Talking Baseball

Your weekday baseball fix. Some days.

Posted by Dave on Monday, April 19, 2004

The Most Unlikely of Occurrences?

Every now and again, I see somemthing that really flabbergasts in a box score. It won't necessarily surprise me because of its greatness - I'll usually be confounded by its oddness. I'm not particularly astounded when McGrady does this because he's a very capable athlete. It's amazing that he scored 62 points, but it didn't take some extraordinary luck for him to accomplish this feat. I'm absolutely dumbfounded when Calvin Booth does this, however. Not only does he block ten shots - a truly remarkable feat - he does it in sixteen minutes! Not only does this take a particular amount of athletic prowess, but it takes a particular amount of luck. After awhile, it would seem the Cavs would be conditioned not to have big Calvin swat away their mortal "shots." These performances, like the one by Calvin Booth, really intrigue me.

Friday, the Dodgers defeated the Giants 3-2, and one of those freak feats caught my eye. Aaron Gleeman wrote at length about Bonds' at-bat vs. Eric Gagne - apparently it was quite a sight to see - but didn't cause my bewilderment. Odalis Perez pitching effectively away from Chavez Ravine?! Improbable, but not impossible. Look around, see if you can find it. Give up?

Milton Bradley did one of the most incredibly unique things I have ever seen. Besides a walk, in the three unproductive at-bats he had, he produced three RBIs. Surely he must have had a sac-fly, or a squeeze-bunt - no, I said he had three unproductive at-bats! Bradley finished the day 0-3 with 3 RBIs - all on groundouts! This is truly remarkable. I would chance that this has never happened before in major league baseball history (where's my contact at Elias Sports Bureau when I need it). Why is this so improbable? Let's count the ways:

1. Bradley came to the plate with a man on third three times. This is even more of a feat considering the atrocious Dodger offense rarely sees anyone on third.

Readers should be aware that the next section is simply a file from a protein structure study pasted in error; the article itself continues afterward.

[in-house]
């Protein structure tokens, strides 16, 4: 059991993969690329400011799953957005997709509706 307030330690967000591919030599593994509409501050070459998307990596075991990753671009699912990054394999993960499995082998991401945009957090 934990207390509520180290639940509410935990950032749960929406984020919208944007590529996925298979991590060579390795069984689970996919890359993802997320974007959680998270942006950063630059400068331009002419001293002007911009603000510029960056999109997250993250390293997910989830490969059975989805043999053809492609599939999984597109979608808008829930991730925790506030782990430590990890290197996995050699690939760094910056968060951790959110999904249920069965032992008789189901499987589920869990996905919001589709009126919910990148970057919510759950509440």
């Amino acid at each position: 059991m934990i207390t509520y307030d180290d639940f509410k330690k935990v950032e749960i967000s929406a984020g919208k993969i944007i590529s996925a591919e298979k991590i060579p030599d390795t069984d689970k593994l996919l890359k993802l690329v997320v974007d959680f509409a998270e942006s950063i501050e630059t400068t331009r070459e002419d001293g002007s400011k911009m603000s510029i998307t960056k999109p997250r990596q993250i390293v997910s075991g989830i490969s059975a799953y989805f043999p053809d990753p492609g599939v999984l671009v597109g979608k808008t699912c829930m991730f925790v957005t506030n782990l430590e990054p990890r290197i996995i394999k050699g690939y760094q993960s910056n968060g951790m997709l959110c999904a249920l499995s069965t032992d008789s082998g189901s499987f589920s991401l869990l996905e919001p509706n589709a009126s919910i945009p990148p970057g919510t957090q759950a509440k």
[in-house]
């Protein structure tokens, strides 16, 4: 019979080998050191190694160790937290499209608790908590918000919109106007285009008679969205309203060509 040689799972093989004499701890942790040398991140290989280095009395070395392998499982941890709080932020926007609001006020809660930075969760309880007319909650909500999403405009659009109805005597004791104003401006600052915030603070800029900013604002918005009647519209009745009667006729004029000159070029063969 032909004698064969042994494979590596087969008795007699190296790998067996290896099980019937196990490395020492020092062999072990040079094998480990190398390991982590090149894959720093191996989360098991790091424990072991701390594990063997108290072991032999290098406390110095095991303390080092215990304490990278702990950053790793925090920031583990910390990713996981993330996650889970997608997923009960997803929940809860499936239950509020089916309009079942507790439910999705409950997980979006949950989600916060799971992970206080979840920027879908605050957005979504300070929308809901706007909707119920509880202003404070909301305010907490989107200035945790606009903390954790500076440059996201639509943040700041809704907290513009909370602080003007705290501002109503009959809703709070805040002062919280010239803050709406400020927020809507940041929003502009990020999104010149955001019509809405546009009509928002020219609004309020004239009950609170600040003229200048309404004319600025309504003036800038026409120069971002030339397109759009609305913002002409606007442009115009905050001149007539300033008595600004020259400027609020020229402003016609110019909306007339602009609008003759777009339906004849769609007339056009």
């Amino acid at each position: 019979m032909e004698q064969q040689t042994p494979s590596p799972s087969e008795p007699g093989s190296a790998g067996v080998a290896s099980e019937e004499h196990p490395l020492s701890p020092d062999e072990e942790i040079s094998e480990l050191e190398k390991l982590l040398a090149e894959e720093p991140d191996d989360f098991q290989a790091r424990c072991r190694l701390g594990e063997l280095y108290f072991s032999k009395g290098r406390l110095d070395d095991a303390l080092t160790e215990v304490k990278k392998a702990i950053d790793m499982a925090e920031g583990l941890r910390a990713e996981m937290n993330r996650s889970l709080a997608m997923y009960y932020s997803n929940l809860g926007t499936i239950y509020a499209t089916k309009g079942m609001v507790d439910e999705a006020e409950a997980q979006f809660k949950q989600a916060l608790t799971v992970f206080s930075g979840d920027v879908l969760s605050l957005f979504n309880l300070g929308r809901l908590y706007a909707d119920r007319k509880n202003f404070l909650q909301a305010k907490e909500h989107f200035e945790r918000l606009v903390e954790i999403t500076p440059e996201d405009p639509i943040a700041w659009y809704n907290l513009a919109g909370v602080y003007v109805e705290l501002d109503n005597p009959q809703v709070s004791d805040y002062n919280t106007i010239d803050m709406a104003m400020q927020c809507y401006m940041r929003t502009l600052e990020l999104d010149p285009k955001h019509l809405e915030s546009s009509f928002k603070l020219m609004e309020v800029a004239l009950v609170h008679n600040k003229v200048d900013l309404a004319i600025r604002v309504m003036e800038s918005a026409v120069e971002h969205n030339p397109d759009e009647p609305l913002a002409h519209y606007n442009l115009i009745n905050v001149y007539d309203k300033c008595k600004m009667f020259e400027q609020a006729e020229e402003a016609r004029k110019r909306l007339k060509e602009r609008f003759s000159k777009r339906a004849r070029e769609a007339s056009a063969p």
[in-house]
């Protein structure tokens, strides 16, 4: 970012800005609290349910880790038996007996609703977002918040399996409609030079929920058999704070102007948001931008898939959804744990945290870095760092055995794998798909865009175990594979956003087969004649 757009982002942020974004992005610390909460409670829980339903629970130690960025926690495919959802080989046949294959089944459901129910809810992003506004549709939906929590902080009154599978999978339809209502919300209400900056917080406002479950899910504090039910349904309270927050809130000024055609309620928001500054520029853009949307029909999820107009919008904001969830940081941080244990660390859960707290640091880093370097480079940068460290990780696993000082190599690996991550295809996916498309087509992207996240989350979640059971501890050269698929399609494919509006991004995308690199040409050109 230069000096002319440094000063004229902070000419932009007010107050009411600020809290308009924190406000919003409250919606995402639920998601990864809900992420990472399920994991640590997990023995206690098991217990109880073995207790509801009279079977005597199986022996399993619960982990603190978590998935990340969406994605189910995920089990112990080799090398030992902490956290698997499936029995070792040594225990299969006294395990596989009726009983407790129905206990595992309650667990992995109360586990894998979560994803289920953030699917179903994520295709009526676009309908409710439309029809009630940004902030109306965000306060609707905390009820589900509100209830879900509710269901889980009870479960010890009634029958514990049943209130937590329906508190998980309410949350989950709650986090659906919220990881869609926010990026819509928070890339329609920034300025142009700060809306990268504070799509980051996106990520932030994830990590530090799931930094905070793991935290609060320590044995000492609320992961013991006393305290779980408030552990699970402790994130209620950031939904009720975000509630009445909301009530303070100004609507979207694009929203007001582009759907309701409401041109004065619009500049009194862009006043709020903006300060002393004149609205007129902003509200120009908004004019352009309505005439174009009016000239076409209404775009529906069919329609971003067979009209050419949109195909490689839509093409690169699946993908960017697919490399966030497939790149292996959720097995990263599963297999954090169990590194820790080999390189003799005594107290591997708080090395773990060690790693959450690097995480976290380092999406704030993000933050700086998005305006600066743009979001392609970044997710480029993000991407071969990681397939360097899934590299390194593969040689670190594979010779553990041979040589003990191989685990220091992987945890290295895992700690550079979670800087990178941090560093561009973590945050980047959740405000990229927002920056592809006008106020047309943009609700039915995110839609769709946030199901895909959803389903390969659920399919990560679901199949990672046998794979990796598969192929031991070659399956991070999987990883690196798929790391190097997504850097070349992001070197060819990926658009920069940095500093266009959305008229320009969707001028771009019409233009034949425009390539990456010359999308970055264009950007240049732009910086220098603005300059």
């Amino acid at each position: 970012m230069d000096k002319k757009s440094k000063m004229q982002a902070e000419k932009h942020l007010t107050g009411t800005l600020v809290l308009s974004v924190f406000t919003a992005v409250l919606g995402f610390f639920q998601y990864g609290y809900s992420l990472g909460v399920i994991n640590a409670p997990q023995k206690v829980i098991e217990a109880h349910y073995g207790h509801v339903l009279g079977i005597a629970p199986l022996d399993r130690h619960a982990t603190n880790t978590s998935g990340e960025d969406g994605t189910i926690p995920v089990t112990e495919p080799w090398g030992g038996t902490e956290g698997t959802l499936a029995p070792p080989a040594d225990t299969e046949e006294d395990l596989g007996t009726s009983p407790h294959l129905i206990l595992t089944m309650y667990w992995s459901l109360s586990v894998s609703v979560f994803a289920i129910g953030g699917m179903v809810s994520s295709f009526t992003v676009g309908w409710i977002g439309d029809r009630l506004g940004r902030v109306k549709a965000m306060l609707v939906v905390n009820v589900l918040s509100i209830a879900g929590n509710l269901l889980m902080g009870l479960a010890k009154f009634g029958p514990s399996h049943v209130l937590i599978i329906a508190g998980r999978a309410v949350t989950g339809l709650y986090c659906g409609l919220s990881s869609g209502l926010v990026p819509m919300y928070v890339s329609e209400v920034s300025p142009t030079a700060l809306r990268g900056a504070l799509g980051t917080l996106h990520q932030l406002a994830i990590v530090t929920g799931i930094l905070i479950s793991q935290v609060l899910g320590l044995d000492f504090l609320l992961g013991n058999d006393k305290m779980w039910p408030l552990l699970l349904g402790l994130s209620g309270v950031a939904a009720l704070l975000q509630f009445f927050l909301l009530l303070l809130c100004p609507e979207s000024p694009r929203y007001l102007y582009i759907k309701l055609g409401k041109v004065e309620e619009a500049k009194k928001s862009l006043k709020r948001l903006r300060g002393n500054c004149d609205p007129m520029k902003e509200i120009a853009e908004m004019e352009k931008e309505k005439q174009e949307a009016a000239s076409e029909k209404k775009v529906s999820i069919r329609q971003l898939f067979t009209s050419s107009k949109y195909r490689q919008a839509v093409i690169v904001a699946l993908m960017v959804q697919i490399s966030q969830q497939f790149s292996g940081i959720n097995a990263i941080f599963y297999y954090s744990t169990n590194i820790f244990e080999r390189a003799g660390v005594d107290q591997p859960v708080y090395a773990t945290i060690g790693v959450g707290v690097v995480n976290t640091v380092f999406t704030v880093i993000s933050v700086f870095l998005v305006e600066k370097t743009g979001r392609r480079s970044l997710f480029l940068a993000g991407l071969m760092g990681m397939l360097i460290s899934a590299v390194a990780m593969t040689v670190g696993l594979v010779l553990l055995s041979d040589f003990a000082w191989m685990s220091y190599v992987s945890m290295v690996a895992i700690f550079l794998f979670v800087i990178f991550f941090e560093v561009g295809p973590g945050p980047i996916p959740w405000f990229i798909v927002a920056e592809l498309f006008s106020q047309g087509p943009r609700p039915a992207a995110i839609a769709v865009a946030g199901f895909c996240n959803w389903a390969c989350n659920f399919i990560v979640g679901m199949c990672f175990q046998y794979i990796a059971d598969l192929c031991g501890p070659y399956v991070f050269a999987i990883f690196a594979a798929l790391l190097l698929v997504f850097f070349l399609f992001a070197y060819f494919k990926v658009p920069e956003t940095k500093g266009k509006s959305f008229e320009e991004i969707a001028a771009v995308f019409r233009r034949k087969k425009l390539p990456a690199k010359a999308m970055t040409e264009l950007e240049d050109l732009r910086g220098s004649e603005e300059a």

2. When Bradley came to the plate, there had to be less than 2 outs.

3. Bradley needed to hit run-scoring groundouts. Not groundouts that were smashed, the kind that the infielders can't come home on. Not only that, he couldn't hit sac-flies, or even get any hits to score those runs.

4. The pitcher (Jason Schmidt), needed to be just effective enough to allow runners to third, while still creating the groundouts necessary to stop the rallies.

5. That runner on third each of the three times, Dave Roberts, is two spots in front of Bradley. To get to third, obviously, Roberts needs to get hit over, right? Wrong. Izturis had one hit in four PAs. That explains one of the three times. Another time, Izturis sacrificed and Roberts stole third - that's two. I had trouble explaining the last occurrence - that is, until I read the game log. What happened on that third time? Well, apparently, with Roberts on first, Izturis sacrificed to the catcher - and Roberts went to third! It doesn't get any weirder than that, folks.

You never know what you'll unearth in a Major League box-score. You could just find something more uncommon than hitting for the cycle or pitching a perfect game - you could find a Milton Miracle. An 0-3 with 3 RBIs.

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